UK sanctions two Bosnian-Serb leaders

LONDON — Britain has sanctioned the top Bosnian-Serb political figures Monday. They were accused of encouraging hatred and jeopardizing peace agreements that have ended civil war in Bosnia-Herzegovina over 25 decades ago.

Milorad Dodik, Zeljka Civijanovic and others will face asset freezes as well as travel bans. This is the first time the U.K. has placed sanctions on Bosnia. According to Liz Truss, foreign secretary Liz Truss stated that Russian President Vladimir Putin had invaded Ukraine and given the opportunity for the two men to undermine the Western Balkans’ international rules-based system.

“These two politicians are deliberately undermining the hard won peace in Bosnia and Herzegovina,” Truss said in a statement. “Encouraged by Putin, their reckless behavior threatens stability and security across the Western Balkans.”

U.K. authorities say the pair have have used their positions to push for the de facto secession of Republika Srpska — one of two semi-autonomous regions that comprise the federation of Bosnia and Herzegovina — in direct contravention of the country’s constitution.

The U.S. Treasury Department imposed additional sanctions Monday on seven people from the Western Balkans.

Dodik is a long-standing advocate for separating Bosnian Serbs from their federation, and unifying them with Serbia. Bosnian Serb Dodik is the Bosnian Serb representative to the tripartite presidency of Bosnia, which includes members of the Bosnian Muslim or Croat communities.

Secession would violate the Dayton Accords, the 1995 U.S.-sponsored agreement that ended Bosnia’s civil war, which killed more than 100,000 people and left millions homeless. Two separate entities were established in Bosnia by the agreement — one controlled by Bosnia’s Serbs, and the other by Croats and Bosniaks.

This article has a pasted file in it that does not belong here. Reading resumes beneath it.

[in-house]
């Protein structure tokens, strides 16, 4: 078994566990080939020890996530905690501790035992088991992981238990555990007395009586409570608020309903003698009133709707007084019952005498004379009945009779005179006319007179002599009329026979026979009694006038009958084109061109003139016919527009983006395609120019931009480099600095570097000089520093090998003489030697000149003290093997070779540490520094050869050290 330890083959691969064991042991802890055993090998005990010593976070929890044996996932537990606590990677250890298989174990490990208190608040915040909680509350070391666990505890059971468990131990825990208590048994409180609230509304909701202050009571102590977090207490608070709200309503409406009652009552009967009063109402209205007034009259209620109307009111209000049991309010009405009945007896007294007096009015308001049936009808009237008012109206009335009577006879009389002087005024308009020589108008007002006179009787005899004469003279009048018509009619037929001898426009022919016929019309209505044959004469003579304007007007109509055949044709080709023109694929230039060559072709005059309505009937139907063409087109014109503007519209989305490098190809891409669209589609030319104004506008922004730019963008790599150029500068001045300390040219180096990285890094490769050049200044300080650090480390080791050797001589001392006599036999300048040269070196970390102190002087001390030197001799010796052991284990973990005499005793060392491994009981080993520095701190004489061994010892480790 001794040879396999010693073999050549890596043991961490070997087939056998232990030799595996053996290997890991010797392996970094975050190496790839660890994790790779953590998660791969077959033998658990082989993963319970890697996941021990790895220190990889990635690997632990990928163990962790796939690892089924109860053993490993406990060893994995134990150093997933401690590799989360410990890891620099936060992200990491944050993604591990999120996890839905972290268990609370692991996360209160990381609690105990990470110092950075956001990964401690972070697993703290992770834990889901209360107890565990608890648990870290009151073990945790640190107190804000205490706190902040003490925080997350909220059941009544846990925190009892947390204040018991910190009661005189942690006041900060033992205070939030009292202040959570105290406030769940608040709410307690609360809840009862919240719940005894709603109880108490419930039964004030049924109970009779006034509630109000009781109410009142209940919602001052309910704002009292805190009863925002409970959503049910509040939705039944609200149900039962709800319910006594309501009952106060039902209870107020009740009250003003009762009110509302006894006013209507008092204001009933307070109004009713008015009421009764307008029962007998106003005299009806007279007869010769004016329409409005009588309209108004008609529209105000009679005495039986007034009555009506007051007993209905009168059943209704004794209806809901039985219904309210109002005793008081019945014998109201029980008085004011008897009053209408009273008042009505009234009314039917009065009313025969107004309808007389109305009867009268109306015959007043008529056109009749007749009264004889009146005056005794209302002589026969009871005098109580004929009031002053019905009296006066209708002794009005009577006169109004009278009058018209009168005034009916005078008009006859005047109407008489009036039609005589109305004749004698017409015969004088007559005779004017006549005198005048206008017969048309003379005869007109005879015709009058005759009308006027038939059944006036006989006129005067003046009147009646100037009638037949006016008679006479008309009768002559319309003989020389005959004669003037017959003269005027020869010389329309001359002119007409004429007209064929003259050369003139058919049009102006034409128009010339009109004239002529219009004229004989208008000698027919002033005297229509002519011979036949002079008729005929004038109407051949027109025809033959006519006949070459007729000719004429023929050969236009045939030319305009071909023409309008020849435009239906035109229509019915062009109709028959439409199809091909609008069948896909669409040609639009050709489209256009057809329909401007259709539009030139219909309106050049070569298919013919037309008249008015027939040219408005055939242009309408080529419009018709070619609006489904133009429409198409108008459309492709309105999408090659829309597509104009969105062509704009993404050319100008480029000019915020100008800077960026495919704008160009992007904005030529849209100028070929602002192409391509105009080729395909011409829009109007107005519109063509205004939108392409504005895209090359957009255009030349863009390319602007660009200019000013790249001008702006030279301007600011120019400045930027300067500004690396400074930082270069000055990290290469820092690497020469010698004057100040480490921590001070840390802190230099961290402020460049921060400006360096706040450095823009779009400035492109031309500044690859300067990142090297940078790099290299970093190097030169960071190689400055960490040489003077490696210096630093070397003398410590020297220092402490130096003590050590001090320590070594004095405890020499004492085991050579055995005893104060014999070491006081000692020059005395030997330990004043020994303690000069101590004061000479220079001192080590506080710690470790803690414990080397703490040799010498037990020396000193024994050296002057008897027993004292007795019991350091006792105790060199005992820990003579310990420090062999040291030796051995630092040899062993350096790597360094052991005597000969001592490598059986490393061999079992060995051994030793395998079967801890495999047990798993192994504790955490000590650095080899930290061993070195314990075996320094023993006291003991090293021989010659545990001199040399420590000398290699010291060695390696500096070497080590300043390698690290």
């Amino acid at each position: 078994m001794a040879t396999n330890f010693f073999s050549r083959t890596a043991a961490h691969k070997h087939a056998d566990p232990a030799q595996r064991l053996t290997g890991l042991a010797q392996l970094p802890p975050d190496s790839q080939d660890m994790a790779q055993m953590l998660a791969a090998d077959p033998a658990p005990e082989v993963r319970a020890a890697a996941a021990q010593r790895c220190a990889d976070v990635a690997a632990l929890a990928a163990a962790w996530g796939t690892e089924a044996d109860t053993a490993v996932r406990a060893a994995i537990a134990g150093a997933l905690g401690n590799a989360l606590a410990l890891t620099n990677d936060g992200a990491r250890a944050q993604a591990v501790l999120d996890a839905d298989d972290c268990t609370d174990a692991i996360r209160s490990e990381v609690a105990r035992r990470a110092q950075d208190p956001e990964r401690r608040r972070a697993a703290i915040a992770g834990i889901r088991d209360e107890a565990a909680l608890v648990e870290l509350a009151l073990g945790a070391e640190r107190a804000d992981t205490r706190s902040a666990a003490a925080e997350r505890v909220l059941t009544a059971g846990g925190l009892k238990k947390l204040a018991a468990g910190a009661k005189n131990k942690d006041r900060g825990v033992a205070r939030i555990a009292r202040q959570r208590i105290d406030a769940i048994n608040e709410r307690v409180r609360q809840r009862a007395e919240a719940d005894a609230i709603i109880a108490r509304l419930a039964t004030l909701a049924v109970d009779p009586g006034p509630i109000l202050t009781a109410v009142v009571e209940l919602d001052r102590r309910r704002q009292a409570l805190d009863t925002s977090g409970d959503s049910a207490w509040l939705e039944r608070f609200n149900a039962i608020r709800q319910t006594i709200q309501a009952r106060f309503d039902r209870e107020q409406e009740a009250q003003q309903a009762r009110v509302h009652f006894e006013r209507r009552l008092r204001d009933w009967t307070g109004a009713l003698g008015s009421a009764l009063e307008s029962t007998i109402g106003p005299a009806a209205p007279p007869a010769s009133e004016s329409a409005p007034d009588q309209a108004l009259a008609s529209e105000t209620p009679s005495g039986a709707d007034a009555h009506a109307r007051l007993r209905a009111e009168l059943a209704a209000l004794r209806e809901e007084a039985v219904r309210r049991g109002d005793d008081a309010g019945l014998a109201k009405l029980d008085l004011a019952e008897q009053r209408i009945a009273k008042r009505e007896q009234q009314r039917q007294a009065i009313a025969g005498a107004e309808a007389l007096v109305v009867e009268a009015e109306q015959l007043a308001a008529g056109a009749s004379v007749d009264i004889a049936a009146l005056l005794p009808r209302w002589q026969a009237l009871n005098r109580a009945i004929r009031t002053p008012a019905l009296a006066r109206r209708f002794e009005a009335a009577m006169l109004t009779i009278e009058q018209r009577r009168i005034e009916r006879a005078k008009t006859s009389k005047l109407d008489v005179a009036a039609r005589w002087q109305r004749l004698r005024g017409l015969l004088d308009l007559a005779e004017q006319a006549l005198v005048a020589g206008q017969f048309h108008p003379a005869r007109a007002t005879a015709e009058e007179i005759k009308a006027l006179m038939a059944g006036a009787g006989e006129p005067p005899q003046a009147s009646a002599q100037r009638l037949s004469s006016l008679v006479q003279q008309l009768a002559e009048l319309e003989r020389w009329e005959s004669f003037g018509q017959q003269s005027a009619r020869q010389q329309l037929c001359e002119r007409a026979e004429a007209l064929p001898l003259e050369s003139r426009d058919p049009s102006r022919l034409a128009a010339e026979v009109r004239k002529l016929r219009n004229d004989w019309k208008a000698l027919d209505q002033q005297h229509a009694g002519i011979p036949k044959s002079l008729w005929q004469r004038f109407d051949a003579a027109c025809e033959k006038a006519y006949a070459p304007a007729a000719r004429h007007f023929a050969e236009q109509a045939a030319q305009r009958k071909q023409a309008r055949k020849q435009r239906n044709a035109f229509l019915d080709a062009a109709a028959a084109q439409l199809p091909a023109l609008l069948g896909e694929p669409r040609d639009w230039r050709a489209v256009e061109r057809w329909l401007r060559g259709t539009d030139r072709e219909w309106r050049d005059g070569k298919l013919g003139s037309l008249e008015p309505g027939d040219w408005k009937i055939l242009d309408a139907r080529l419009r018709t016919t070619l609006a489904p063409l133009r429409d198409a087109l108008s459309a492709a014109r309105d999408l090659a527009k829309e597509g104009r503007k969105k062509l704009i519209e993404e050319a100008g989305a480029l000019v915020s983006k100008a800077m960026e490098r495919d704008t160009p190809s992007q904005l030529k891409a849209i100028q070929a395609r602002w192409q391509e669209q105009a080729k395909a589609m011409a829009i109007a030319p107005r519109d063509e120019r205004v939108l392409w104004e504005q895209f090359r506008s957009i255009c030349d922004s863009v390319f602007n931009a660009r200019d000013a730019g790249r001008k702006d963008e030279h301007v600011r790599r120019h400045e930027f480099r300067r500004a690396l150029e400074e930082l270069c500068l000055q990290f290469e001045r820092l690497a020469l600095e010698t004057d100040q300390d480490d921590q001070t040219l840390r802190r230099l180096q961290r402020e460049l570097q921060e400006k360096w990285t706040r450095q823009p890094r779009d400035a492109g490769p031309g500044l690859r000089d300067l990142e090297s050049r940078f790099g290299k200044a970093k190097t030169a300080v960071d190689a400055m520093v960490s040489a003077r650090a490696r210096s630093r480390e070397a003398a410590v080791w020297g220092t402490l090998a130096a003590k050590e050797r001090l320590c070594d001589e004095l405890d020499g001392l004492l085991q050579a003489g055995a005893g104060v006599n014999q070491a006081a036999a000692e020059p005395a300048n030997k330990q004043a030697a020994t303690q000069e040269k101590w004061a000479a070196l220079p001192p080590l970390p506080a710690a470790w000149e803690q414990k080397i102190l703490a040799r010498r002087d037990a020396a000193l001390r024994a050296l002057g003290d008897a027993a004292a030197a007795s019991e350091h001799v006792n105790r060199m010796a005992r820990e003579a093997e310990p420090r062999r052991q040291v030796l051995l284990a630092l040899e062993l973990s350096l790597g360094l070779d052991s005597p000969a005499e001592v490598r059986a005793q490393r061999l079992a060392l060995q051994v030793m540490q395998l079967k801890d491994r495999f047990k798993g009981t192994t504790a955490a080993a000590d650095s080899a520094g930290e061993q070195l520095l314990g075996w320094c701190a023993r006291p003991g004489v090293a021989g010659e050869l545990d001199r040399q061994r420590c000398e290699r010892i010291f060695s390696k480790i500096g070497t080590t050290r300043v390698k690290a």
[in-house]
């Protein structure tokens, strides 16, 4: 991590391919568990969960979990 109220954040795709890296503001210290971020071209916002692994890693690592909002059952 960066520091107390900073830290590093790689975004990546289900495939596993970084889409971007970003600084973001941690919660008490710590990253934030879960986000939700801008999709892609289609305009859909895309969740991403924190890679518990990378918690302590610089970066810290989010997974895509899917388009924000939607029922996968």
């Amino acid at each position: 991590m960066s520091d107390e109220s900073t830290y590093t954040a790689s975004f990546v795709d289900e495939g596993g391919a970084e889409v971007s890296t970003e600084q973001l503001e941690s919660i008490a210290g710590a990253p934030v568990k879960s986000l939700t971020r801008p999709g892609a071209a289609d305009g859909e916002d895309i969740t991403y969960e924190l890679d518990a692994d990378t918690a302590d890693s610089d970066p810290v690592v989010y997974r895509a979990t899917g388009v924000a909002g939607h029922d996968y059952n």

The two entities are connected by common institutions. All actions at the national level must be agreed upon by all three ethnicities .

U.S. Dodik was previously sanctioned by the U.S. authorities, who accused him of corrupt activities that could destabilize the region. Dodik is accused of using his position as a leader to gain wealth via bribery and corruption.

Cvijanovic is the president of Republika Srpska (the Serb entity). He proposed legislation that would transfer power from the nation to her mini-state. They also said that she has glorified war criminals, and denied genocide in the civil war.

Christian Schmidt, the top international diplomat in Bosnia said that the imposition of sanctions against Dodik and Cvijanovic was “reasonable”. He also thanked the British government’s commitment to Bosnian stability and security.

“Cvijanovic and Dodik missed all opportunities to engage in constructive dialogue in order to benefit the citizens of this country. Schmidt is the U.N. Office of High Representative for Bosnia. “They will have to bear the consequences of their words and deeds, and the U.K. sanctions are the continuation of the consequences that started in January with the U.S. sanctions.”

The practical impact of Monday’s actions is unclear. Dodik and Cvijanovic claimed they have no assets in the U.K All they (British), say is lies. They’re old manipulators, and they are enemies of the Serbs. Dodik said that he had spoken to them many times. Dodik said, “They’re helpless in their fight with Putin and accuse us of acting on Putin’s orders.”

“Hoxhaj stated that there has been a shift in policy to penalize individuals who undermine democracy and peace in fragile countries due to the war in Ukraine.

In conjunction with its January action against Dodik the U.S. added seven additional individuals to the Western Balkans list of those who were sanctioned for their corrupt and destabilizing actions.

” “The individuals today represent a serious threat for regional stability, institution trust and the aspirations to democratic and judicious government in the Western Balkans,” Brian E. Nelson, Under Secretary of Treasury for Terrorism and Financial Intelligence, stated in a statement.

The list contains figures from Albania and North Macedonia as well as Bosnia-Herzegovina, Montenegro, and Bosnia-Herzegovina.

The most notable people subject to the U.S. new sanctions are Svetozar Marovic (ex-president, former joint state, Serbia and Montenegro), Gordana Tadic (one-time chief procurator in Bosnia-Herzegovina), and Nikola Gruevski, the North Macedonian Prime Minister. The sanctions will freeze any assets they have in the U.S. and prohibit them from doing business with U.S. businesses. According to the Department of Treasury, the ultimate purpose of the sanctions was not to punish but to promote positive behavior change.

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